China’s space agency says its space station was forced to take evasive action on two occasions this year in order to avoid being struck by satellites operated by Elon Musk’s SpaceX. In a report to the United Nations (UN) Committee on the Peaceful Use of Outer Space, Chinese officials claimed the Starlink satellites “constituted dangers to the life or health of astronauts aboard the China Space Station,” and urged the body to remind the US of its responsibilities in orbit.
Starlink is a constellation of Internet satellites launched by SpaceX in order to provide coverage to Earth’s most remote regions. Since deploying its first batch of satellites in 2019 the company has increased its fleet to almost 1,900 and plans to launch thousands more in the near future.
According to the UN Outer Space Treaty signed in 1967, nations are responsible for the extraterrestrial activities of private companies, and China has therefore called on the US to renew its commitment to the responsible use of space after the recent incidents involving Starlink satellites.
The first of these is alleged to have taken place on July 1, 2021, when “a close encounter occurred between the Starlink-1095 satellite and the China Space Station.” According to China’s report, the latter was forced into an evasive maneuver in order “to avoid a potential collision between the two spacecraft.”
A similar event is said to have unfolded on October 21, when “the Starlink-2305 satellite had a subsequent close encounter with the China Space Station.” In the document submitted to the UN, China explains that the satellites' unpredictable movements posed a “collision risk”, and that the decision to dodge the craft was therefore taken “to ensure the safety and lives of in-orbit astronauts.”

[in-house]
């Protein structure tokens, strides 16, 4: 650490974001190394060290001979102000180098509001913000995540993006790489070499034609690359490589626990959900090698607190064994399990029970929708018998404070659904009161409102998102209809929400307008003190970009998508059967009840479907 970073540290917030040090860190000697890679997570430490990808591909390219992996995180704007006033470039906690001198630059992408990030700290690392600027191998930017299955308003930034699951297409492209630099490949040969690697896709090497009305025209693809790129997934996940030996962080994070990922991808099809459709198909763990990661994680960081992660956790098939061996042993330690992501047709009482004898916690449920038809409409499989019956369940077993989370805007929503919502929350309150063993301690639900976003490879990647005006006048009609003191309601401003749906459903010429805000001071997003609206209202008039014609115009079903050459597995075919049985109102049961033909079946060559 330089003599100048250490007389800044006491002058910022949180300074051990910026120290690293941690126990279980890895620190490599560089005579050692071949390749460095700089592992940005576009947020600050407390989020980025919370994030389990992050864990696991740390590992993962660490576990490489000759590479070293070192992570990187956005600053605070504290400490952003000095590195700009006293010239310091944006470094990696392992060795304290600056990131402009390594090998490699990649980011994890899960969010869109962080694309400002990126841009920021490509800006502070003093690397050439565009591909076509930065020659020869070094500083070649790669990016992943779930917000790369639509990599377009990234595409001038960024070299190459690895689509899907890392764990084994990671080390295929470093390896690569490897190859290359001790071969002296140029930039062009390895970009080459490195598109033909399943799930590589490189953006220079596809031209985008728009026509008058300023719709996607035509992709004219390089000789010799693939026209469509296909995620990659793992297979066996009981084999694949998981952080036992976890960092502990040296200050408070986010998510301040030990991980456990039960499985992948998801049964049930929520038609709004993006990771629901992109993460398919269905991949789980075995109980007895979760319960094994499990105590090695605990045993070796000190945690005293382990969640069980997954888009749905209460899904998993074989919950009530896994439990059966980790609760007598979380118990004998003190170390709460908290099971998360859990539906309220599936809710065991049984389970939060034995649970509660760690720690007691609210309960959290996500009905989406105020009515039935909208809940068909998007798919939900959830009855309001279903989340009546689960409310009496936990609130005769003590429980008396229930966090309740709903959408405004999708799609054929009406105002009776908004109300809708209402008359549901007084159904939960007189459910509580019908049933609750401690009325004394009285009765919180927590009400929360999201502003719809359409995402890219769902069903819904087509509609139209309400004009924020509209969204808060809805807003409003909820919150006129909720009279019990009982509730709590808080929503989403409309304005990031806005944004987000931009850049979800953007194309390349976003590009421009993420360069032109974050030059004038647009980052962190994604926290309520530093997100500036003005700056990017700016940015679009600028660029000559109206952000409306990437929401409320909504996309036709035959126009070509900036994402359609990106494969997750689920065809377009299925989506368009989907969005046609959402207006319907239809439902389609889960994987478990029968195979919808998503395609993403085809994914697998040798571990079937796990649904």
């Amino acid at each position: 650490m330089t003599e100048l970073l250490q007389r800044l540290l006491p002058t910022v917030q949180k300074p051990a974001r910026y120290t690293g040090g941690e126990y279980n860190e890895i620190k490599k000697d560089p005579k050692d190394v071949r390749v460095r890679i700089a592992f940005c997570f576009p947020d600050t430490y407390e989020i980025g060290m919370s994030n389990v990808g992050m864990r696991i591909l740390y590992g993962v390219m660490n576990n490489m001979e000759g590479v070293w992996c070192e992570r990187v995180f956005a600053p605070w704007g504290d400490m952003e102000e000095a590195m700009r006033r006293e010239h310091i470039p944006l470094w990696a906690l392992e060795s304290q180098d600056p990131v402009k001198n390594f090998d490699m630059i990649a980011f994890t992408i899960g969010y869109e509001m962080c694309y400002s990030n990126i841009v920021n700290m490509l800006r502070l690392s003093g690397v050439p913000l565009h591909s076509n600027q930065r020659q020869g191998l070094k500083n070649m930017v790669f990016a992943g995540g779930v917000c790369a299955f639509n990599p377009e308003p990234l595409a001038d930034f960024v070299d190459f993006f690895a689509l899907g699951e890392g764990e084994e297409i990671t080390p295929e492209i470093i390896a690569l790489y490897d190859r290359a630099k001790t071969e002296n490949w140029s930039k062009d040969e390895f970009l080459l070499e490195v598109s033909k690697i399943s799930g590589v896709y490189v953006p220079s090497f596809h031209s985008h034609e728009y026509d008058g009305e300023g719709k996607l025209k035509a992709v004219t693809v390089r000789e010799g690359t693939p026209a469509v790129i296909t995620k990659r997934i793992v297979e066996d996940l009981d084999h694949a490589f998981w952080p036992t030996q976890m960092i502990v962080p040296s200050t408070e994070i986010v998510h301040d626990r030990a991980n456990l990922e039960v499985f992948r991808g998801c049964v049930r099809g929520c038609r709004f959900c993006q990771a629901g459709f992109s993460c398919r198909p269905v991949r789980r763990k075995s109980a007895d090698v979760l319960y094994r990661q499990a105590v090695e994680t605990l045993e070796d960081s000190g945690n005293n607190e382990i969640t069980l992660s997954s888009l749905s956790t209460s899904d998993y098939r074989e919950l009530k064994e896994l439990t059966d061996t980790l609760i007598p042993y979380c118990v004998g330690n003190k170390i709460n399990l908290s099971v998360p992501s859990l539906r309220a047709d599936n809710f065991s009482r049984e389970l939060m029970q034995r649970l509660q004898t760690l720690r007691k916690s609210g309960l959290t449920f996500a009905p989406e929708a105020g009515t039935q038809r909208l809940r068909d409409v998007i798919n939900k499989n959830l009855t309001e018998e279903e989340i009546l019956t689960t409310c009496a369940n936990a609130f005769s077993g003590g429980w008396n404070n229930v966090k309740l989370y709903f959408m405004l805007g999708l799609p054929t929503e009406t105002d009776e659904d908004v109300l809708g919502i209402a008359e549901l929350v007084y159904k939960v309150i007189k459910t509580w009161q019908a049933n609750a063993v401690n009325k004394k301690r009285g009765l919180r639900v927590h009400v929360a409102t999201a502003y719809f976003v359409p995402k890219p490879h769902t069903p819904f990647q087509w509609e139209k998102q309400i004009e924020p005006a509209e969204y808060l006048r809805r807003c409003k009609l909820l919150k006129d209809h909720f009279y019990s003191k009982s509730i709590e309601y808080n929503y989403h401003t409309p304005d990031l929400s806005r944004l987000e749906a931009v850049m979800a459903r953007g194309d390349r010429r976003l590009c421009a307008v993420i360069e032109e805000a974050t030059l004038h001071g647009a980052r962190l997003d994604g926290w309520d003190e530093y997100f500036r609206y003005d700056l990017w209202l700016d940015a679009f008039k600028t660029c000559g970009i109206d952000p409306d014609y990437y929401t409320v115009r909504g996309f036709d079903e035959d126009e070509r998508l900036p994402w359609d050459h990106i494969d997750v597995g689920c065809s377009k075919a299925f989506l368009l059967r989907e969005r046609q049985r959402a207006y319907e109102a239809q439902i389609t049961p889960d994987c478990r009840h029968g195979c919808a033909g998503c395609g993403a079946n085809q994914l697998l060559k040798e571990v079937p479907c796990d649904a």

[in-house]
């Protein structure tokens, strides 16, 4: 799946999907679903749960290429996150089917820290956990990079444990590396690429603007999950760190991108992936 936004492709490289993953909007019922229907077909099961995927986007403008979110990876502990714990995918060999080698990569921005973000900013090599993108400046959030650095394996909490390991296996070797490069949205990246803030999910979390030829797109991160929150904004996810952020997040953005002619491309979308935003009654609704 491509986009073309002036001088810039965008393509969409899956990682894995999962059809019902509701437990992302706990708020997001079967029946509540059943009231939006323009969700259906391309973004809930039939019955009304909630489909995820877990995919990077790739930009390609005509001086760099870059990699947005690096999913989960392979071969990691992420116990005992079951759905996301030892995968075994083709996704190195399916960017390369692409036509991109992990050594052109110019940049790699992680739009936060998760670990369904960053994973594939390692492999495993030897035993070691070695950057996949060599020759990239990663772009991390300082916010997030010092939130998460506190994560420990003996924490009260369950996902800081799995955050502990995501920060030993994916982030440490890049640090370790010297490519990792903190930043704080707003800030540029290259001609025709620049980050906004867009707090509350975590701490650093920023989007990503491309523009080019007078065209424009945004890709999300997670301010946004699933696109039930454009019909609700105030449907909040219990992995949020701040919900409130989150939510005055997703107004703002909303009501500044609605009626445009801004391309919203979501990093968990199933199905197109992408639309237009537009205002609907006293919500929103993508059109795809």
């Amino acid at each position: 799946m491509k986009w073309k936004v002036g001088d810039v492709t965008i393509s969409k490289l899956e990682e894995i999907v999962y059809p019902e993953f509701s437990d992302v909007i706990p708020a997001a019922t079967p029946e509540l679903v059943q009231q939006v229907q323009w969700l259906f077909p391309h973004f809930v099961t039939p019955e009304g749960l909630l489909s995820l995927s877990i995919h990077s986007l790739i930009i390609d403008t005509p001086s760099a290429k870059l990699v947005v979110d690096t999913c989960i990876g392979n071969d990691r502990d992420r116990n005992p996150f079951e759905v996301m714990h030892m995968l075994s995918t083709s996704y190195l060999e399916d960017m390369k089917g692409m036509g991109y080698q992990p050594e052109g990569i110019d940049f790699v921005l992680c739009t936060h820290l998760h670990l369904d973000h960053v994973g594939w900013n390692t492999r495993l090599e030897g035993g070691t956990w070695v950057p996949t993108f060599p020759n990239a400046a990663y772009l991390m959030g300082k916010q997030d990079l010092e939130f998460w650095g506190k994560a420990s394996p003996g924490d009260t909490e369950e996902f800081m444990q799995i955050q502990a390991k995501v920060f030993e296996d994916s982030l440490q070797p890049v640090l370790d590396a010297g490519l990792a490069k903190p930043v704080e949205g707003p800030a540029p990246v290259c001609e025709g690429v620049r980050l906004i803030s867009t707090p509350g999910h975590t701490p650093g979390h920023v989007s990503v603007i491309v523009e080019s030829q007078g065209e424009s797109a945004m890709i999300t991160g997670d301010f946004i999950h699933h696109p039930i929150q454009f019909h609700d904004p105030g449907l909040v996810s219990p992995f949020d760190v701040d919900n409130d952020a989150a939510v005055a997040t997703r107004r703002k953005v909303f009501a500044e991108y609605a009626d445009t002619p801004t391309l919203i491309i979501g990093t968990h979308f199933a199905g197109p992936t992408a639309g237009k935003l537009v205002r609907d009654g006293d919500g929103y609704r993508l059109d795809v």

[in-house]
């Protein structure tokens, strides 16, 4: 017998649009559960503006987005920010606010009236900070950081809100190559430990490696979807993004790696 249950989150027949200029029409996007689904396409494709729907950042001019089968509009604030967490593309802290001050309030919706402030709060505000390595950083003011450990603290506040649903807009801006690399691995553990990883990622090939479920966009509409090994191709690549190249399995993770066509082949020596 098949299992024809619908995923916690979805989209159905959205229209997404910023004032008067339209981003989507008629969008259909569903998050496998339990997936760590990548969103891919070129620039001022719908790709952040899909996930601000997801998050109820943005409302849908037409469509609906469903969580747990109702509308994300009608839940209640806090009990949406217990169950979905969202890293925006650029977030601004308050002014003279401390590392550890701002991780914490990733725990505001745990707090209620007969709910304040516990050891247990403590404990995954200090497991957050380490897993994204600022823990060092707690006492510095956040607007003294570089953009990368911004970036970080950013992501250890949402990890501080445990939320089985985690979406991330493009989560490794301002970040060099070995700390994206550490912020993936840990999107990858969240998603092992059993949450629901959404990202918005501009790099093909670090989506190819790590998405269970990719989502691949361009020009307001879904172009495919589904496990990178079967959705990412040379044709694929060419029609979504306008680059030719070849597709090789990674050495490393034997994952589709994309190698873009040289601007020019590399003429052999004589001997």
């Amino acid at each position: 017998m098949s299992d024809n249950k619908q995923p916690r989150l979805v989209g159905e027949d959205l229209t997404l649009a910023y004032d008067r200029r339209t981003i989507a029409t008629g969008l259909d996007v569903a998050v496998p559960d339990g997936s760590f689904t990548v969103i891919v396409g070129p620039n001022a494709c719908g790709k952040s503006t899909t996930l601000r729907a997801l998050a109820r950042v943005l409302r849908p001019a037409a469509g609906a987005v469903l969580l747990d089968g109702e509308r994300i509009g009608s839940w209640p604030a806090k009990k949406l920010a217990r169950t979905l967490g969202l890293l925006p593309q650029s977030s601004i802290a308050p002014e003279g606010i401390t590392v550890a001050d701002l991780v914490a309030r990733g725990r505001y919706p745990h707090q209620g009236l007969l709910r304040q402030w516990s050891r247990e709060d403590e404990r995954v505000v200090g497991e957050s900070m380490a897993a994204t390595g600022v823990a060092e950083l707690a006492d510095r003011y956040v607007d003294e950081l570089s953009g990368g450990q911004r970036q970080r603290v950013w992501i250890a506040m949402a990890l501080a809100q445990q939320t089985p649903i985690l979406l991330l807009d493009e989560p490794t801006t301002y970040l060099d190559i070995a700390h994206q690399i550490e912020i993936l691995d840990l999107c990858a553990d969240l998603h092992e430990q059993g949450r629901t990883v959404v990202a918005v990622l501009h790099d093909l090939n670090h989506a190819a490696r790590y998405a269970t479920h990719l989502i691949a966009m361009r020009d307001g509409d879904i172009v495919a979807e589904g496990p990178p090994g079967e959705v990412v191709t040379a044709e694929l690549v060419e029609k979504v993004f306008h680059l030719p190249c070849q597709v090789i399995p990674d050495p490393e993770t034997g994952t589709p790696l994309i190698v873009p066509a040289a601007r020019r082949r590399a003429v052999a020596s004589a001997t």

While SpaceX is yet to comment on these accusations, the issue of overcrowding within low-Earth orbit has become a major point of contention over recent years. For example, in March of this year, a robotic arm attached to the International Space Station (ISS) was damaged by a piece of space junk, while two NASA astronauts were forced to abandon a spacewalk last month due to space debris.
The accumulation of items within this altitude range has led to tension between nations, with Russia recently receiving criticism for blowing up a satellite and generating debris that forced astronauts and cosmonauts onboard the ISS to take shelter. Elon Musk and SpaceX have also been reproached for the sheer number of satellites that the company plans to launch and their impact on astronomy, and these latest incidents will do little to alleviate fears around overcrowding in space.